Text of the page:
Home » Texas Probate Guide » Texas Probate Courts » Letters Testamentary and Taking the Oath
If all goes as planned, the initial court hearing will conclude with the probate court issuing letters testamentary and the personal representative taking the oath. The personal representative will typically prepare and bring these orders with them to court for the probate judge and personal representative to sign.
Letters testamentary (or letters of administration if there is no will) give the personal representative the legal authority to administer the decedent’s probate estate. The letters are a legal document.
The letters provide proof of appointment and qualification of the personal representative of an estate and the date of qualification. They serve as proof of the personal representatives power to act for the estate. For example, most banks and financial institutions require a copy of the letters before giving the personal representative information or access to the decedent’s accounts.
The letters are officially issued by the probate clerk. The probate clerk will charge a small fee for preparing these forms. The personal representative will want to pay for 2-5 letters, as some banks and other institutions will expect an original rather than a copy.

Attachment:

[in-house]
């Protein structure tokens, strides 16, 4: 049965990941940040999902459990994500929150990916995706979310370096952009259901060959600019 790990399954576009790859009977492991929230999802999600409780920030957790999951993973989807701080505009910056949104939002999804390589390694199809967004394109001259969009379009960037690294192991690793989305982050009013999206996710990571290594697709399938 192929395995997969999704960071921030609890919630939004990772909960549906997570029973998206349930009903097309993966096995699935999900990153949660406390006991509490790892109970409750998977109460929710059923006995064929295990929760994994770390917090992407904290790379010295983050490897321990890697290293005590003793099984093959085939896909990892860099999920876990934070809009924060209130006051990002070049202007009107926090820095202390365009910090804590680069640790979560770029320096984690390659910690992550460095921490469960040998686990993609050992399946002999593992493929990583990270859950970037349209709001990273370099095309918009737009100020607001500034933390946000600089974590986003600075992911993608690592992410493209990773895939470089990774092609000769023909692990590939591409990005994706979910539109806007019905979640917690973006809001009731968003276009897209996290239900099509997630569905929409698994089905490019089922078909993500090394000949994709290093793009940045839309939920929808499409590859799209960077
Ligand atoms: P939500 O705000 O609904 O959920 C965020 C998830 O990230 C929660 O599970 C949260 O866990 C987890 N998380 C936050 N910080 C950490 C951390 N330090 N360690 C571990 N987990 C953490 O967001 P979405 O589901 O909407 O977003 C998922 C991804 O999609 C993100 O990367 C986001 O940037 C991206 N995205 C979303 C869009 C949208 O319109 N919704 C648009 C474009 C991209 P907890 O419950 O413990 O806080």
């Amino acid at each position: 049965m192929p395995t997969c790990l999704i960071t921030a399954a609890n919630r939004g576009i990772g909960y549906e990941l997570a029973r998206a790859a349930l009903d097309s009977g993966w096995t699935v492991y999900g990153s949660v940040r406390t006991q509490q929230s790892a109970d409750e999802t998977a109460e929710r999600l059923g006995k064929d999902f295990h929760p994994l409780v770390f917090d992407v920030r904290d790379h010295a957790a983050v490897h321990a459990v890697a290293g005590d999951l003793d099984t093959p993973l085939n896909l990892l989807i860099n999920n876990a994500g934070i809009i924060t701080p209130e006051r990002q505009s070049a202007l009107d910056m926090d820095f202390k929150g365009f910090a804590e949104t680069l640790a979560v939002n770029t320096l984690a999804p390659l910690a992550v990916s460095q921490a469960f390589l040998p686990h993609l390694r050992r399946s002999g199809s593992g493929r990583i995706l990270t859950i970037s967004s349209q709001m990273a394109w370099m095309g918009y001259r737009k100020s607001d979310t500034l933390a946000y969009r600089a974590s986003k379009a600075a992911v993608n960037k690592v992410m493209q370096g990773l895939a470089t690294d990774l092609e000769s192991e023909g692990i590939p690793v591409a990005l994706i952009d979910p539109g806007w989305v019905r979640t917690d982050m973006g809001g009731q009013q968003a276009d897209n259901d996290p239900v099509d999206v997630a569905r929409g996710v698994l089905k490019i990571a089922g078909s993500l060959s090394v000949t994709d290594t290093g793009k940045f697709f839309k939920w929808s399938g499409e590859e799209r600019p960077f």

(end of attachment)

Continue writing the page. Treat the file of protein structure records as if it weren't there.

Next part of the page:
After the court’s issuance of the letters, the personal representative still has to take the oath of office and post bond (unless the decedent’s will waives the requirement for a bond). We have previously addressed the probate bond (here is the link to information on probate bonds).
The oath is sworn to in court and recorded on a document that reads something like this:
I, ________________, do solemnly swear that the writing which has been offered for probate is the last Will of __________________, so far as I know or believe, and that I will well and truly perform all the duties as Independent Executor of the will and of the Estate of ___________, Deceased.
The exact language varies from one court to the next. The oath can also be taken later or in a separate proceeding.
This concludes the initial court hearing for typical probate matters. But there are some atypical situations that can vary this process. Some of these atypical situations come up enough that they warrant coverage here. Where the decedent is missing, as in the case of a missing person, is an example. Let’s consider that topic next. Click here to continue reading. >>>>
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